Microsoft Eyes 2003 Yukon Release

The next version of SQL Server, Microsoft Corp.'s high-end database, will likely debut in mid-2003, with a minor upgrade to the existing SQL Server 2000 coming in February 2002.

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The next version of SQL Server, Microsoft Corp.s high-end database, will likely debut in mid-2003, with a minor upgrade to the existing SQL Server 2000 coming in February 2002.

The update in February will probably bundle SQL Server 2000 with the Redmond, Wash., companys Visual Studio.NET, which is due for release in the next few weeks, and with Web services components, Gordon Mangione, vice president of SQL Server, told eWEEK.

"Overall the business looks really exciting at this point," Mangione said. However, "the actual packaging (for the minor update) is still undecided."

The mid-2003 launch, code-named Yukon, will focus on making the database work with the companys .NET strategy and products for native Internet applications, which could be sold as a service. But Yukon will also have improvements in areas unrelated to .NET, like task wizards and Microsofts Intellisense functionality, which helps users automate routine data entry.

Intellisense will be specifically applied to entering data like stored procedures, he said.

Microsoft is also working on making its XML features "deeper," he said. The company released an XML update this fall, focusing on making the common language runtime and the application frameworks of .NET run inside the database itself. That was a huge shift from the past, Mangione said. All further work on XML will continue to be done in-house—it would be too difficult for Microsoft to integrate with another vendors native XML database, he said. XML databases alone are a successful niche product.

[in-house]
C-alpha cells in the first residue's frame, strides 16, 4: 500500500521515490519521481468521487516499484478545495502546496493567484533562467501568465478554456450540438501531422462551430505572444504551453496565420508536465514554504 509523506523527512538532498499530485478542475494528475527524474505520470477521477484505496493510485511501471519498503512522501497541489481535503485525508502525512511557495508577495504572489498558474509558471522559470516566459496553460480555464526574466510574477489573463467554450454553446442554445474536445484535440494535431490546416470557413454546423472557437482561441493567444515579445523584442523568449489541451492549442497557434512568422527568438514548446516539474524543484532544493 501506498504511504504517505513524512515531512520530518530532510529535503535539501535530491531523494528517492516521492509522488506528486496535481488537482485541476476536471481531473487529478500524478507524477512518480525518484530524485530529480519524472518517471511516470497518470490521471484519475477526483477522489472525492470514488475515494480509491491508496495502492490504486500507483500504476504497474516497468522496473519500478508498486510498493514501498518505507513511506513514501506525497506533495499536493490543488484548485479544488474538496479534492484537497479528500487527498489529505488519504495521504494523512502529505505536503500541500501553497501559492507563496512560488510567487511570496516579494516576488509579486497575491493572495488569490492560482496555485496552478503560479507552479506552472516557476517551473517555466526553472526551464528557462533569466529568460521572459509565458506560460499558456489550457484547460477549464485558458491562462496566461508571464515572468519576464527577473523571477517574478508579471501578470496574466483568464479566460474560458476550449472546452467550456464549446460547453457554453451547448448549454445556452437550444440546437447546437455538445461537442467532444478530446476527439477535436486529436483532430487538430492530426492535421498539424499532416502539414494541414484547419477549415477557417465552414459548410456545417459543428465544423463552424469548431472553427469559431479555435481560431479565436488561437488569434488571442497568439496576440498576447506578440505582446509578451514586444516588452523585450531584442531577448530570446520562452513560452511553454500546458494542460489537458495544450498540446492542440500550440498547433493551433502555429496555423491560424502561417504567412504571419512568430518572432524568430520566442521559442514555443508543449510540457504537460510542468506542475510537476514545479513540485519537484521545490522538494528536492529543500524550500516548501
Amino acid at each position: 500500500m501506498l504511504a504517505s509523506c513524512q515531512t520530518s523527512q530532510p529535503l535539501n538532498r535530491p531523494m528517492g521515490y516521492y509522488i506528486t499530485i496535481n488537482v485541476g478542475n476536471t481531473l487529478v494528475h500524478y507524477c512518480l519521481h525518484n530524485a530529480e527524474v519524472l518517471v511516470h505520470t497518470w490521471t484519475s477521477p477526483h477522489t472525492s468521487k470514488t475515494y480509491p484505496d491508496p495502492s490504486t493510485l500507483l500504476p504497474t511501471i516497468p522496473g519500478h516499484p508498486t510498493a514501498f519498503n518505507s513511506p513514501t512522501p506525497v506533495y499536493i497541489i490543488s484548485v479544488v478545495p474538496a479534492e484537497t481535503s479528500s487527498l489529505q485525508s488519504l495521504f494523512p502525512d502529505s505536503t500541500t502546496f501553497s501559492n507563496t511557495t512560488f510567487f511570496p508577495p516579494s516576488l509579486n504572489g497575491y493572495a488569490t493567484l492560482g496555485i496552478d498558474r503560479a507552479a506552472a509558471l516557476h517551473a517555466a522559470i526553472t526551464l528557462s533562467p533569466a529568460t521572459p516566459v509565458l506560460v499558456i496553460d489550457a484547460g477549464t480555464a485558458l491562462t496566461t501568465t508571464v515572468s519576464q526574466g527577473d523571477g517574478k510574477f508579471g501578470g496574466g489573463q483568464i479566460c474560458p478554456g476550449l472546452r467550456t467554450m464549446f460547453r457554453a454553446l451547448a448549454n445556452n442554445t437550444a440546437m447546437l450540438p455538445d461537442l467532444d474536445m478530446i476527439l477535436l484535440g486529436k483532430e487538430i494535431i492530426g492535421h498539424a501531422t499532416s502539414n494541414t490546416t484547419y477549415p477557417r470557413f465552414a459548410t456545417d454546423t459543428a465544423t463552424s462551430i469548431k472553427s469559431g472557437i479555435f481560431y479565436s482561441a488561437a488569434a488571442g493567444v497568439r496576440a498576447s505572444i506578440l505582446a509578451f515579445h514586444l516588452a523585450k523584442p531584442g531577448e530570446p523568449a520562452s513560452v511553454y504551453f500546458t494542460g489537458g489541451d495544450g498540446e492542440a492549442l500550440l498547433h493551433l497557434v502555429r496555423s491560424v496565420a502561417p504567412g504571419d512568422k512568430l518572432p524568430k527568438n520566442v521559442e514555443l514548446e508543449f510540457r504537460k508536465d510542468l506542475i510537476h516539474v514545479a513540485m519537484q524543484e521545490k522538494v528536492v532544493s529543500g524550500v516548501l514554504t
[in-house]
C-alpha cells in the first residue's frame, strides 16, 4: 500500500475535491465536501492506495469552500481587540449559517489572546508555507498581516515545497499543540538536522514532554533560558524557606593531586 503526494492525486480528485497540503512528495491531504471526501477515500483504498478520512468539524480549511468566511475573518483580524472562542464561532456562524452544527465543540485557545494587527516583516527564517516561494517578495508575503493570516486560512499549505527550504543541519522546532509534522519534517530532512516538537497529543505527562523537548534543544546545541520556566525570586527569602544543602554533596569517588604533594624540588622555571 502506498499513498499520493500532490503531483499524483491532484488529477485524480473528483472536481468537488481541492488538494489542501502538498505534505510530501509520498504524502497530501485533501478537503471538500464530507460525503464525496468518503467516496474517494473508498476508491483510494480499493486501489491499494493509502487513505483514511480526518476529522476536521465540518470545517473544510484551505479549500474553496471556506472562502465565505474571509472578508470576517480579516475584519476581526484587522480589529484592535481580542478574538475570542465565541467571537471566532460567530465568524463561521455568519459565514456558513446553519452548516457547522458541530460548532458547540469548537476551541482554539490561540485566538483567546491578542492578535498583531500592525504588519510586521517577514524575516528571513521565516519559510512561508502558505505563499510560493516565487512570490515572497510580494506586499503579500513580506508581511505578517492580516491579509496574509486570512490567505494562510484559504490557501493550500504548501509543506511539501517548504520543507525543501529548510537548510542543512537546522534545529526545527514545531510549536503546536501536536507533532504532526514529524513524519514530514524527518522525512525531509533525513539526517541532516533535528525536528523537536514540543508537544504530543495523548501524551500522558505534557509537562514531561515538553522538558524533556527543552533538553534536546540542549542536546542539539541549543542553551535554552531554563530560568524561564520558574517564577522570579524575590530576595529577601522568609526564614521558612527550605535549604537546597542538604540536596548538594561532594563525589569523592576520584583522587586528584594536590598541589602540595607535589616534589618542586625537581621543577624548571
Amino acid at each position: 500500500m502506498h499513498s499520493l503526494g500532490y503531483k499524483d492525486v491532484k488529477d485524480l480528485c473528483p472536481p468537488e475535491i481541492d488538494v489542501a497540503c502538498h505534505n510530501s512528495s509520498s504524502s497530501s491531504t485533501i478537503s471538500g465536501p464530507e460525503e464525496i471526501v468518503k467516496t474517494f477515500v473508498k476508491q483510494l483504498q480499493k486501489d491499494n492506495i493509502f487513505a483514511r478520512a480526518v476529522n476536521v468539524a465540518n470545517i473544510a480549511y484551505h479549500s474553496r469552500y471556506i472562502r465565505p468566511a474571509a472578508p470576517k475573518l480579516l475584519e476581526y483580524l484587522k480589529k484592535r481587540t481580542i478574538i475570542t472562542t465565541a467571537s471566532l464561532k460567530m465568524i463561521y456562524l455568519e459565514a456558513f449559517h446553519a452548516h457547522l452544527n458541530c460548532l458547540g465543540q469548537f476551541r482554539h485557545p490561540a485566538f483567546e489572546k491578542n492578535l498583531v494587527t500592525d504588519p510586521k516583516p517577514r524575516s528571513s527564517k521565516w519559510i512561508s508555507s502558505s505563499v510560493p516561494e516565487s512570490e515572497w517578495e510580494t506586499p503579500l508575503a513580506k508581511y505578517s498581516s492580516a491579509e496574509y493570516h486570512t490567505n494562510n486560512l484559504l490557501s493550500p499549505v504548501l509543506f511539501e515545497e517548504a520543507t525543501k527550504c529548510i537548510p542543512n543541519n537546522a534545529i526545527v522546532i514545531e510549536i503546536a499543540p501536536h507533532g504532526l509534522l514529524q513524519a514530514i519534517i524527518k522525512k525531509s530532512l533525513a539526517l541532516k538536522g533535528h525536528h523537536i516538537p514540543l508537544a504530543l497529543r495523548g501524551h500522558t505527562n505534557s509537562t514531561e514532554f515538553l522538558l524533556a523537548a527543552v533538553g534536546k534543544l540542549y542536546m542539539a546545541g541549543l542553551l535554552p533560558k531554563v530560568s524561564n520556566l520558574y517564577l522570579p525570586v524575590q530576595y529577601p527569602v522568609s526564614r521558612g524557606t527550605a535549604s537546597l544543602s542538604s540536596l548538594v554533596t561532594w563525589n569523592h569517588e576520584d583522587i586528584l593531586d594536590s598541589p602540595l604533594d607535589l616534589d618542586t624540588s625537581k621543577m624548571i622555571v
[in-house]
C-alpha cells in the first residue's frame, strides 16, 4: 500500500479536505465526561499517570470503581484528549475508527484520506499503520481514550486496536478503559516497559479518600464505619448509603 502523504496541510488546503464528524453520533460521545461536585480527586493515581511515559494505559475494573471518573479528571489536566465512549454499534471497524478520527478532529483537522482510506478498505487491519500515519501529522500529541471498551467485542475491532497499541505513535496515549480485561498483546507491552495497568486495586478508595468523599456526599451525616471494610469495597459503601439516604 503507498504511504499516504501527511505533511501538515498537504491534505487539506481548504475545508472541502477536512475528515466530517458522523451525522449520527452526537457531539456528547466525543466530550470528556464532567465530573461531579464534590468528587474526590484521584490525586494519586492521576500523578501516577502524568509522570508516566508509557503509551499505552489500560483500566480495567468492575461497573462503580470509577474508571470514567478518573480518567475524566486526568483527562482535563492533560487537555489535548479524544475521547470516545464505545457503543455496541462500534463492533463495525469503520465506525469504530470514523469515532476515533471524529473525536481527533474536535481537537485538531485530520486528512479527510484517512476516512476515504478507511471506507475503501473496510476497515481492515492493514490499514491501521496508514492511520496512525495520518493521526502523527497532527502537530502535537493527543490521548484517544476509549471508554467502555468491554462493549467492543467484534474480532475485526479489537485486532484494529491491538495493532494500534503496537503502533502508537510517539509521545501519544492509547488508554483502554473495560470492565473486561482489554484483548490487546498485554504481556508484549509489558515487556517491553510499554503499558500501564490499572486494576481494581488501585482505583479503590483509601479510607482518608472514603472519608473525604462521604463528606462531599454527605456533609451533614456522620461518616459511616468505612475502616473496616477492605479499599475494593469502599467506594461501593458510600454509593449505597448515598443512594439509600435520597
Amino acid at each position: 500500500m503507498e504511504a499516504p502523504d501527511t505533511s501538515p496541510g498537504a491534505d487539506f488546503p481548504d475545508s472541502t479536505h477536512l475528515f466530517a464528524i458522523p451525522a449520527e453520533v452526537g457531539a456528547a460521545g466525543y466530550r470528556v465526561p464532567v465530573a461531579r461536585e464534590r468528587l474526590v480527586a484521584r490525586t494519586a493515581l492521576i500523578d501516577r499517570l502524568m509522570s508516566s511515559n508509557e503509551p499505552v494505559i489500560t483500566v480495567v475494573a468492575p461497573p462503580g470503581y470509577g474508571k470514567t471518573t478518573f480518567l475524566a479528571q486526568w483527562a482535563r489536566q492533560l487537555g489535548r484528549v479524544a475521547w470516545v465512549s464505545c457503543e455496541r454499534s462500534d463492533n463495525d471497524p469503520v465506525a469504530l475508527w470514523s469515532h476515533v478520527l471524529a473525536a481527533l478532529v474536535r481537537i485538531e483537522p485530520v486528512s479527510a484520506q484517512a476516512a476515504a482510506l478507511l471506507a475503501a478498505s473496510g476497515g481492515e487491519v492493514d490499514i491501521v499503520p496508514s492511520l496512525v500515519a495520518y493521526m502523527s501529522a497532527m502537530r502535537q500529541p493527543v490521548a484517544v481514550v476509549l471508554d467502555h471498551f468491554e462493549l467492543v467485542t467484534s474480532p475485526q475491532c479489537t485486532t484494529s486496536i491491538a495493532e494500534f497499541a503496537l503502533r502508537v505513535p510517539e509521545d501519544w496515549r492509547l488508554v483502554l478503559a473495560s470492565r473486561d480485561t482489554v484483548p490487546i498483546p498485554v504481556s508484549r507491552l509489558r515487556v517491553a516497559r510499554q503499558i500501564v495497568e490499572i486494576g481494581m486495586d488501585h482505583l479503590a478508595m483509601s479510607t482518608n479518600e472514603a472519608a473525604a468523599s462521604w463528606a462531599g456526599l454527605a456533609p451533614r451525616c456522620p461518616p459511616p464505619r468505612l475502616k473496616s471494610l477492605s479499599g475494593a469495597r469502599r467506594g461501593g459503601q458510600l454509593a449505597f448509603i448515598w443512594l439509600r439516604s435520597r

Also, despite the success of rivals Oracle Corp. and IBM in selling databases for operating systems like Unix, Solaris and Linux, Microsoft has no plans to expand beyond its Windows platform. Still, "I realize that there are some customers who are skeptical about that platform, and that may cost us some sales," Mangione said.

But Microsoft can learn from the way Oracle makes feature like locks and versioning. Also, he said, "We want to emulate some thing that theyve done" for moving applications.

Something that wont change is the use of the T-SQL language inside the database.

"Code you wrote all the way back to SQL 6 still runs," Mangione said.

Also, even if Oracles highly touted application clustering technology meets with market success, the architecture of SQL Server wont change.

"They made the big bet on shared disk. Ours is on shared nothing, and I dont regret that any day," he said.